Tomorrow I am giving a lecture on screenplay formatting in the screenwriting course I’m teaching this semester at Temple University. It’s a fairly straightforward topic; you can go over the basics in about an hour or so. The problem in the past when I’ve taught this stuff to college students and in workshops is that most beginning writers only have access to Microsoft Word, which can be a real chore to use as screenwriting software. Of course, they could invest in software like Final Draft or Movie Magic Screenwriter, but those are pricey (around $180) — not a wise investment unless you know you’re going to be pursuing screenwriting as a career.
(As a side note, universities do sometimes invest in this software — Temple has it in some of their computer labs — but writing a screenplay in bits and pieces in various computer labs during their free hours is problematic for students that work, etc. I’ve found the software gets used intermittently at best.)
Anyway, this brings me to Celtx, which is an open source (i.e., free) screenwriting and pre-production tool. I tested it out last fall and it didn’t seem quite ready for use. Today, I downloaded a new version of it (0.9.5.1). Now it’s got my attention.
After a few hours of toying with it, here are my jotted-down impressions:
1. I’m not crazy about the weird splash screen interface at the beginning, but maybe I can grow to appreciate it.
2. Once you get into the actual application the interface is clean, well-organized. Celtx appears to do what it aims to if you’re writing from scratch.
3. It can be a little finicky at times when you’re quickly moving from one format to another (say, dialogue to action). In that sense it’s kind of like Final Draft when it was in 3.0 or 4.0 mode.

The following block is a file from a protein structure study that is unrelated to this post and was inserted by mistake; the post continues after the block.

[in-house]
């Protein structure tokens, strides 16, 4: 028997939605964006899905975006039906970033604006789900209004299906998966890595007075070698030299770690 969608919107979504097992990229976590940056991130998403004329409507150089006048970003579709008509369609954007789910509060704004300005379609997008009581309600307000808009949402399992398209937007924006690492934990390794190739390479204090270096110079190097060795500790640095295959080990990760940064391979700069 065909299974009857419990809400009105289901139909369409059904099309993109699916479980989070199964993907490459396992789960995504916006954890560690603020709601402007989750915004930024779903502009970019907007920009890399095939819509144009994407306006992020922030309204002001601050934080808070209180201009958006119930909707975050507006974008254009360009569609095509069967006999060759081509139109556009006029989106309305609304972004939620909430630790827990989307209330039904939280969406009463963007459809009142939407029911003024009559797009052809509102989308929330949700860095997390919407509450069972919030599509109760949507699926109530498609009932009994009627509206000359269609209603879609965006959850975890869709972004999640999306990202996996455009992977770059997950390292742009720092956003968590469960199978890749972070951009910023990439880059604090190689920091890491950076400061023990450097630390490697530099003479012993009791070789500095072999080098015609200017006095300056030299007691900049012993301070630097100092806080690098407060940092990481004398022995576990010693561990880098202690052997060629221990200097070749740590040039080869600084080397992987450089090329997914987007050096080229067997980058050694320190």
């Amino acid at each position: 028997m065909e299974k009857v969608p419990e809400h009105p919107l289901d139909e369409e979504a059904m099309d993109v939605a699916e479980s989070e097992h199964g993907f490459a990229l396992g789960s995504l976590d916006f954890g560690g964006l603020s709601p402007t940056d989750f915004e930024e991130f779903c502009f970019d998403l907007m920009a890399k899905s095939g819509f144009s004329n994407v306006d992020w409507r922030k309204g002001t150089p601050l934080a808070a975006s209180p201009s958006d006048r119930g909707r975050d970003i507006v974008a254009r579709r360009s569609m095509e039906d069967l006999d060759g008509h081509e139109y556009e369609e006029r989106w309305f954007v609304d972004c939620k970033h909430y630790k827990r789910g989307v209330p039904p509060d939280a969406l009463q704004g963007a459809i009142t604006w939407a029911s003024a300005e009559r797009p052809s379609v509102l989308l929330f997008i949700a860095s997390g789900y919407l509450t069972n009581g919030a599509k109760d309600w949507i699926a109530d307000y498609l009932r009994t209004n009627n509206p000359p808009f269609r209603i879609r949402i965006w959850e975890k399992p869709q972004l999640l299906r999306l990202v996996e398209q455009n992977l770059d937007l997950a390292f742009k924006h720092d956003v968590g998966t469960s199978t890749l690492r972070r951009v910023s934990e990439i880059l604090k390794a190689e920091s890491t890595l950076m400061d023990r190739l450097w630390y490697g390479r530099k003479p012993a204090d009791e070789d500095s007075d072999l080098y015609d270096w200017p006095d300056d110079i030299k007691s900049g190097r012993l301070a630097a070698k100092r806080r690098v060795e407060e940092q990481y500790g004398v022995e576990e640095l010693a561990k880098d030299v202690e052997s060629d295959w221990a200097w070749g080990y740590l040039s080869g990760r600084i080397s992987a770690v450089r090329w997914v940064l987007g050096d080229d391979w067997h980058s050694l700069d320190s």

4. “More” and “continued” either don’t exist or aren’t working. This needs to be fixed before being ready for prime-time.
5. Column for moving scenes around is appreciated and it works. Unfortunately, moving groups of scenes (like a sequence) can’t be done at once. That would be useful.
6. I love being able to move via tabs from the main window to the title page to “Scene Details”and “Character” pages that help you keep your thoughts organized.
7. Importing from Final Draft (sorry, I don’t have MMS) is not flawless. You save in FD as a txt file and then import. But importing doesn’t retain breaks between different paragraphs of action/description. RTF importing isn’t supported.
8. Not sure I understand (or like) the internet features. Why should I use this instead of a regular browser? And I don’t want to upload my work to the world. These efforts seem to be an effort to distance itself from the competitors, but I wonder if this is an unproductive detour?
9. Haven’t tried out the breakdown and scheduling features. More on this later, perhaps. Could make it a killer pre-production app.
I wouldn’t say I’ve run the thing through its paces, but for someone that in his earliest days wrote screenplays using Microsoft Word (and before that Bank Street Writer on an Apple ][e !), I have to say this program is an absolute must for students, beginners, and anyone else that doesn’t want to shell out the money for FD or MMS. And that goes double for an application that’s not even reached its 1.0 release. This is VERY promising stuff.
I do not recommend it yet for those sending out their scripts to people/production companies for financing. I think “more” and “continued” have got to be fixed before it’s ready for that. But my guess is that it won’t be long before this and the other bugs listed above are fixed.
I’ve previously written that “an inexpensive… tool that doesn’t get the job done is less of a bargain than an overpriced mass-produced tool that does get the job done.” It’s a beautiful thing, though, when the open source developers prove the opposite is true.
My guess is that when the developers fix its few shortcomings Celtx will surpass Final Draft and Movie Magic Screenwriter in the same way that Firefox has surpassed Internet Explorer and (for me, at least) Safari.
Anyone else tried it out?